The LG V10 doesn’t come rooted mainly for security reasons. Sadly, it is said to subvert Android and LG security ideas and technically it is easier to get malware on your device if you click and download it on your device.
However, if you are an experienced Android user and know what you are downloading, the benefits by far outweigh the risk. Rooting the LG V10 smartphone means you can install any app from the Google Play Store. It does not mean you can install a custom ROM, though. To install a custom ROM on your V10 handset, you need to install a custom recovery and we will show you how to get that done also.
What Is Rooting the Android Operating System?
When you buy a new smartphone, you might not know it, but the Android operating system is in a “locked” state. For the most part, it will not make much difference to you: most apps are still available to use, and there are benefits to this locked state such as better security. When you root the Android operating system, you are gaining full administrative rights over the OS.
Why Would You Want to Root Android?
Gaining full administrative rights over the operating system has some perks to some people. For example, out of the millions of applications available on Google Play, some of them will not be able to run on your device unless it has root access. Until you have a specific need for wanting Android rooted, you probably want to leave Android as it comes out of the box. But if you need to unlock an app, then that is when you want to look into rooting methods. Using more apps is only one example of why you may want root access, here is the full list of benefits:
- Unlock more applications. Some of the apps available for Android cannot run unless you have root access. This is because the app’s features cannot run without the root permissions because the features require the full system access before they can be useful.
- Better battery life. Smartphones are great, but they have one caveat, which is each time you recharge the battery, it loses some of its overall lifespan. That means smartphones, in general, do not make great investments, and if your weekly paycheck is low, you will want to limit the number of smartphones you go through. One of the ways you can do that is by removing bloatware and creating a better battery life.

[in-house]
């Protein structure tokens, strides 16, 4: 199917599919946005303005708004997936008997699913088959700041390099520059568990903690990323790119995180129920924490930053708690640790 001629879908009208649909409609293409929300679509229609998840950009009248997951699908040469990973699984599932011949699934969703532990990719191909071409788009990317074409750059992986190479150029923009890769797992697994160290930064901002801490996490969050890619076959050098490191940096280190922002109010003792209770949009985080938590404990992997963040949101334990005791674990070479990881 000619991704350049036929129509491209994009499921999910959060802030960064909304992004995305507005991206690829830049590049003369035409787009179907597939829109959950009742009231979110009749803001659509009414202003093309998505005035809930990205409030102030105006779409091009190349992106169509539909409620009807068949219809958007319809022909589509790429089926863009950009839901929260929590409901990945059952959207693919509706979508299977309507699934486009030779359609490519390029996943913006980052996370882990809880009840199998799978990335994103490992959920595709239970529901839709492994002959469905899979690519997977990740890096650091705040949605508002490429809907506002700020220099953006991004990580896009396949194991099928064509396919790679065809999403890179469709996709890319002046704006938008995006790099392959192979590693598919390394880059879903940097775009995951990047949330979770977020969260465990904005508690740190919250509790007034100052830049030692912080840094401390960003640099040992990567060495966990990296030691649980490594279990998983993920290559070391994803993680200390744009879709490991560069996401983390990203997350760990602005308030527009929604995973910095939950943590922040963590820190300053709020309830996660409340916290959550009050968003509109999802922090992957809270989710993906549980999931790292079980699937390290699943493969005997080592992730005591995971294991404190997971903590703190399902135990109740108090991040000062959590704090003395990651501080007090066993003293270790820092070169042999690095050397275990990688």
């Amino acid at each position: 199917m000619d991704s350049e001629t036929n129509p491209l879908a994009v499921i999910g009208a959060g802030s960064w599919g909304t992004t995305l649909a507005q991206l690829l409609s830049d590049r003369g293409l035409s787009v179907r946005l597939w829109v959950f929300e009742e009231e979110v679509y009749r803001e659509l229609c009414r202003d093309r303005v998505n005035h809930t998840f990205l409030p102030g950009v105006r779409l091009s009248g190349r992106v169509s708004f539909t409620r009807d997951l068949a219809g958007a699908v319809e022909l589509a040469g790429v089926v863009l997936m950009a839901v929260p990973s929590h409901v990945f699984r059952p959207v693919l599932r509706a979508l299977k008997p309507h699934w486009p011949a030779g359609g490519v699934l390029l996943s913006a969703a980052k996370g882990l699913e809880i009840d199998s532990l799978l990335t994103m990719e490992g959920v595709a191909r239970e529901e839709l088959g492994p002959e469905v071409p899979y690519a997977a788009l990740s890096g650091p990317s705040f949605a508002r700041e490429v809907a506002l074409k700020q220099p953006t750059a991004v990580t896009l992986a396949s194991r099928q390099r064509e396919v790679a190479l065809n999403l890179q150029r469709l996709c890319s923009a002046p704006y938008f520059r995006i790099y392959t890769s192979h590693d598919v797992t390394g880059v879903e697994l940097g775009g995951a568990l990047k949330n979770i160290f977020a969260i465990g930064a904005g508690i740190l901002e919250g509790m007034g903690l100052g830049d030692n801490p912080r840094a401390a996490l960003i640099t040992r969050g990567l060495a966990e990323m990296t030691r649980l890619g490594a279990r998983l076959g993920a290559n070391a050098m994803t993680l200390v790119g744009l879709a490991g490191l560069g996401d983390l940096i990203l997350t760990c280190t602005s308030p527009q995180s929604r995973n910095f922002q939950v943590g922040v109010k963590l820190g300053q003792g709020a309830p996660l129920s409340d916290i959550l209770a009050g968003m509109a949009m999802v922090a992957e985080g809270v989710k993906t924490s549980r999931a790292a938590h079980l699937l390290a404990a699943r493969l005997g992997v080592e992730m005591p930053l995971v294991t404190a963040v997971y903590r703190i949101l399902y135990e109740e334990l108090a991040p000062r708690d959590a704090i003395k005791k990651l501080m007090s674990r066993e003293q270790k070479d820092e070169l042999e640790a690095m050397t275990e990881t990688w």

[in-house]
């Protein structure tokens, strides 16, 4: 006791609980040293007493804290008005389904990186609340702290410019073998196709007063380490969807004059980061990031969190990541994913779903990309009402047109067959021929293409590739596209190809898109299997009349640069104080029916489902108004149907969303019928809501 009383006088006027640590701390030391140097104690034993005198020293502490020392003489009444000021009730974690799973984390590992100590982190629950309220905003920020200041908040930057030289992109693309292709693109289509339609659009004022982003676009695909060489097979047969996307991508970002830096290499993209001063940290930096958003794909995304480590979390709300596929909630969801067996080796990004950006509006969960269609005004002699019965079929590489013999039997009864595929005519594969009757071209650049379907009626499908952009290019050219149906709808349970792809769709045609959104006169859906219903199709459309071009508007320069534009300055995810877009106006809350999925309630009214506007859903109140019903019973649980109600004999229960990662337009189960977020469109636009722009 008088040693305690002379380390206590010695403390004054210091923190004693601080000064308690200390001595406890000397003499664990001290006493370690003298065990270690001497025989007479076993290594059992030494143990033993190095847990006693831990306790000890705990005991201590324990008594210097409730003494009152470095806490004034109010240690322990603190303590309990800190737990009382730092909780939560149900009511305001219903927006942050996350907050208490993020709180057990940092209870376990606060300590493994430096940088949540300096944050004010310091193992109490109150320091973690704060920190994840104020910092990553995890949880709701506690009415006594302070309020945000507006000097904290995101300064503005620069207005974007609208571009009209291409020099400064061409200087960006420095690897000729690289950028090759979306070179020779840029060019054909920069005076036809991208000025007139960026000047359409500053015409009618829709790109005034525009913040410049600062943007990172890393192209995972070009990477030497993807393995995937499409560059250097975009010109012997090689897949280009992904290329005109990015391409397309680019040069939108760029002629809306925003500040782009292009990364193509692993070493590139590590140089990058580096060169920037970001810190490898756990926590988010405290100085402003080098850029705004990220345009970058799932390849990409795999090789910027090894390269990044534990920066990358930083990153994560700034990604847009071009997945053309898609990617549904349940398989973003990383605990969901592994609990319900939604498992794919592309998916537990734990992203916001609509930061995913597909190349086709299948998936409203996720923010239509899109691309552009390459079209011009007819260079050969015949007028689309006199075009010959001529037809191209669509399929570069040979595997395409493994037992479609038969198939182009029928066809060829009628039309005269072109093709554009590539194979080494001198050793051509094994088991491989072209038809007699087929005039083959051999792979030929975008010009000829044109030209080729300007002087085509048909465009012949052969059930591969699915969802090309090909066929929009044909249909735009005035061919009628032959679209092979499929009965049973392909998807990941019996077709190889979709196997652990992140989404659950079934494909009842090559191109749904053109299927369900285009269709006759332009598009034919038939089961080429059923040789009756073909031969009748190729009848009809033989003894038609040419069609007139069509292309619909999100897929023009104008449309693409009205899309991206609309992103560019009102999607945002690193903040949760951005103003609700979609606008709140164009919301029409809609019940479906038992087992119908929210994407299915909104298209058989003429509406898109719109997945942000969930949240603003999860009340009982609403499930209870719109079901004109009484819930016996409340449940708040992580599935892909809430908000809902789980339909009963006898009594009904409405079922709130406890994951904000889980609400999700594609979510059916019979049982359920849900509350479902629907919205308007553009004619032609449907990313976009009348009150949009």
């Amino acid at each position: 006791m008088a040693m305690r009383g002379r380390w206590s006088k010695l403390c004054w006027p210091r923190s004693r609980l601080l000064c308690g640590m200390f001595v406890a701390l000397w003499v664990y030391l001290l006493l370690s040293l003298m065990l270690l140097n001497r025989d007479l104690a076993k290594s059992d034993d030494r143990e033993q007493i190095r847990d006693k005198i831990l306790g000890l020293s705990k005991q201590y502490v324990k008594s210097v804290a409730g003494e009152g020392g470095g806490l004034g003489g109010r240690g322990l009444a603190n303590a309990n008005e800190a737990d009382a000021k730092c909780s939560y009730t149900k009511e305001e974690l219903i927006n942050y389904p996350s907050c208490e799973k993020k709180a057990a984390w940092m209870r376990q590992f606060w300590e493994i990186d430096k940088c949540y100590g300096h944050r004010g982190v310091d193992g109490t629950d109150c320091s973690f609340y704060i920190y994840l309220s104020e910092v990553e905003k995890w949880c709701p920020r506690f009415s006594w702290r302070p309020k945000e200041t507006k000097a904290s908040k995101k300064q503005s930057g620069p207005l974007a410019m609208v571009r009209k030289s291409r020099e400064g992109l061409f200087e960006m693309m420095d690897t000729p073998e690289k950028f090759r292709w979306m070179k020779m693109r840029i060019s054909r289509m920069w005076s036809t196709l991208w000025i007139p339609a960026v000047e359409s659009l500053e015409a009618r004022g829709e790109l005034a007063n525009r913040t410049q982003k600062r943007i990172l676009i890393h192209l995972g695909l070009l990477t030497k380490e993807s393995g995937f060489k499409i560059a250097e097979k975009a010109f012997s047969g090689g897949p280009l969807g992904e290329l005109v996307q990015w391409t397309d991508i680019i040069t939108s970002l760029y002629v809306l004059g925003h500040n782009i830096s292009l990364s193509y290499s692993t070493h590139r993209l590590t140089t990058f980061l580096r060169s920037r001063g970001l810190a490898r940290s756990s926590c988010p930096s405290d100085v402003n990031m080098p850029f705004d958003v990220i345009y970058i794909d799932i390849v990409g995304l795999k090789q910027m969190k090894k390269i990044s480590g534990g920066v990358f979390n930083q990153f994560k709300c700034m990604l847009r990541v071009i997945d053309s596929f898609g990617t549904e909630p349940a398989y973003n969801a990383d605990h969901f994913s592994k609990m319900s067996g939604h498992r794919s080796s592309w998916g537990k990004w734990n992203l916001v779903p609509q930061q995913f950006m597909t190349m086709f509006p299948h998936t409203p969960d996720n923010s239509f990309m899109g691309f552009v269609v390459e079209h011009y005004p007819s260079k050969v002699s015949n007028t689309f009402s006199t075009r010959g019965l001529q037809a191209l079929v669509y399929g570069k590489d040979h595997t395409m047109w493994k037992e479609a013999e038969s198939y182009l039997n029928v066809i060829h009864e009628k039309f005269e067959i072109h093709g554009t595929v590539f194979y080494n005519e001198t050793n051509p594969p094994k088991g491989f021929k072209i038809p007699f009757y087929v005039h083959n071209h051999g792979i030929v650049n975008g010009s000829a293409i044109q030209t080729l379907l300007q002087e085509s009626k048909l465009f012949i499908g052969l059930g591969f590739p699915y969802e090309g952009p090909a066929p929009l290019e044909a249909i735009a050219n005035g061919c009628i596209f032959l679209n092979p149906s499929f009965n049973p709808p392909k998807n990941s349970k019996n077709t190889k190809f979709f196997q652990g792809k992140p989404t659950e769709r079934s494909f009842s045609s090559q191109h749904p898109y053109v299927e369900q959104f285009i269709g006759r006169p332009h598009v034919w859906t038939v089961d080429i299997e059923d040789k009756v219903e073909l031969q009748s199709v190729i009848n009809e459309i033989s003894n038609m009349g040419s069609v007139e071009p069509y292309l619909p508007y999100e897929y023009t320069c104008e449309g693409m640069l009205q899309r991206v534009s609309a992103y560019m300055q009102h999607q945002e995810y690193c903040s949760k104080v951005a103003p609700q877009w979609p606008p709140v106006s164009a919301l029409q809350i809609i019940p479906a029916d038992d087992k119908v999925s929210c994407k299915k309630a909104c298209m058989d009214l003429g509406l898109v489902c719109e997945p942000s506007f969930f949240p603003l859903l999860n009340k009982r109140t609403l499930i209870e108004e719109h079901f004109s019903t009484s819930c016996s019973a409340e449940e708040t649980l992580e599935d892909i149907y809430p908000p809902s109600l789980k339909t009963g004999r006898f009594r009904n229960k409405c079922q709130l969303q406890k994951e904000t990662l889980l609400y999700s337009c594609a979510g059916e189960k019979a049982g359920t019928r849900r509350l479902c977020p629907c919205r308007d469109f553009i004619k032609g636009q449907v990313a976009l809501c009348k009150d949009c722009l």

- Bolster performance. If you are the budget-conscious shopper, you may want to increase the device’s performance. This can be done by removing the bloatware as well. The more processes you have running, the more memory that is used. By removing some of the apps, it can help lighten the load on your hardware.
- Customize Android with themes. With root access, you can download and install any theme that’s at your disposal. That includes any customized theme you can find.
What Are the Risks of Rooting?
If you are buying a smartphone that is not running iOS, then it is probably the Android operating system that you want running as the ideal software to pair with your shiny new hardware. It is, in fact, the Android OS that offers you the chance to customize the OS considerably more than iOS: custom themes, run any app you know about, the works. For many users, the “openness” of an operating system is important, because it offers them more freedom which means running into fewer problems with their investments. But there is a reason iOS likes a far more locked approach: the ability to customize is not for everyone, and if you do not know what you are doing it can lead to a lot of problems which can define your time with the OS rather than freedom.